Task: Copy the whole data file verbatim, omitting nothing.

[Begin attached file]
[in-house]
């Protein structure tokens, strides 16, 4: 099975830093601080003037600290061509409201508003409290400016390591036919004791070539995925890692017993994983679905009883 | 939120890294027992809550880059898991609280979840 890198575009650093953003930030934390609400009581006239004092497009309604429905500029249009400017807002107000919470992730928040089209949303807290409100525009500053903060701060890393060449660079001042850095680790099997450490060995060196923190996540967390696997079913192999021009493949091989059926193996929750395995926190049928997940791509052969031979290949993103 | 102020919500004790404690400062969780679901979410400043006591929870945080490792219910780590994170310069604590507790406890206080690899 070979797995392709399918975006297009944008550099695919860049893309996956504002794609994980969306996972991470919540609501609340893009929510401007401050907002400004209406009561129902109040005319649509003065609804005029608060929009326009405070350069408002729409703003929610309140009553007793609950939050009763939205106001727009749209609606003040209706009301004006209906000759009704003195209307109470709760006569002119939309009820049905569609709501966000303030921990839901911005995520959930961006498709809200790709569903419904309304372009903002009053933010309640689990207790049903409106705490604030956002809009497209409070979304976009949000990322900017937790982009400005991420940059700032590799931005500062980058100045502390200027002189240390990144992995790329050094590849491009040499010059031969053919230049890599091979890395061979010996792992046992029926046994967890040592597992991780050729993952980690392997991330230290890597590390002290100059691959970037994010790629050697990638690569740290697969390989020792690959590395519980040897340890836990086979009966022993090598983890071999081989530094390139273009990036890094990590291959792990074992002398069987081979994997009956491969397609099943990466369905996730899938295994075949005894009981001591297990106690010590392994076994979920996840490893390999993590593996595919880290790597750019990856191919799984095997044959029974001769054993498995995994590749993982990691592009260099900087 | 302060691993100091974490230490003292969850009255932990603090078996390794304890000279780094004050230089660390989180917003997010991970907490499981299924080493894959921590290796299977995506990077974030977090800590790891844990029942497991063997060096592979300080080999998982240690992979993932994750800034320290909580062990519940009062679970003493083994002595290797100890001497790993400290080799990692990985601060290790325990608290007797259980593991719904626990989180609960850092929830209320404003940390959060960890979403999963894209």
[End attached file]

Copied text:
[in-house]
């Protein structure tokens, strides 16, 4: 099975830093601080003037600290061509409201508003409290400016390591036919004791070539995925890692017993994983679905009883 | 939120890294027992809550880059898991609280979840 890198575009650093953003930030934390609400009581006239004092497009309604429905500029249009400017807002107000919470992730928040089209949303807290409100525009500053903060701060890393060449660079001042850095680790099997450490060995060196923190996540967390696997079913192999021009493949091989059926193996929750395995926190049928997940791509052969031979290949993103 | 102020919500004790404690400062969780679901979410400043006591929870945080490792219910780590994170310069604590507790406890206080690899 070979797995392709399918975006297009944008550099695919860049893309996956504002794609994980969306996972991470919540609501609340893009929510401007401050907002400004209406009561129902109040005319649509003065609804005029608060929009326009405070350069408002729409703003929610309140009553007793609950939050009763939205106001727009749209609606003040209706009301004006209906000759009704003195209307109470709760006569002119939309009820049905569609709501966000303030921990839901911005995520959930961006498709809200790709569903419904309304372009903002009053933010309640689990207790049903409106705490604030956002809009497209409070979304976009949000990322900017937790982009400005991420940059700032590799931005500062980058100045502390200027002189240390990144992995790329050094590849491009040499010059031969053919230049890599091979890395061979010996792992046992029926046994967890040592597992991780050729993952980690392997991330230290890597590390002290100059691959970037994010790629050697990638690569740290697969390989020792690959590395519980040897340890836990086979009966022993090598983890071999081989530094390139273009990036890094990590291959792990074992002398069987081979994997009956491969397609099943990466369905996730899938295994075949005894009981001591297990106690010590392994076994979920996840490893390999993590593996595919880290790597750019990856191919799984095997044959029974001769054993498995995994590749993982990691592009260099900087 | 302060691993100091974490230490003292969850009255932990603090078996390794304890000279780094004050230089660390989180917003997010991970907490499981299924080493894959921590290796299977995506990077974030977090800590790891844990029942497991063997060096592979300080080999998982240690992979993932994750800034320290909580062990519940009062679970003493083994002595290797100890001497790993400290080799990692990985601060290790325990608290007797259980593991719904626990989180609960850092929830209320404003940390959060960890979403999963894209």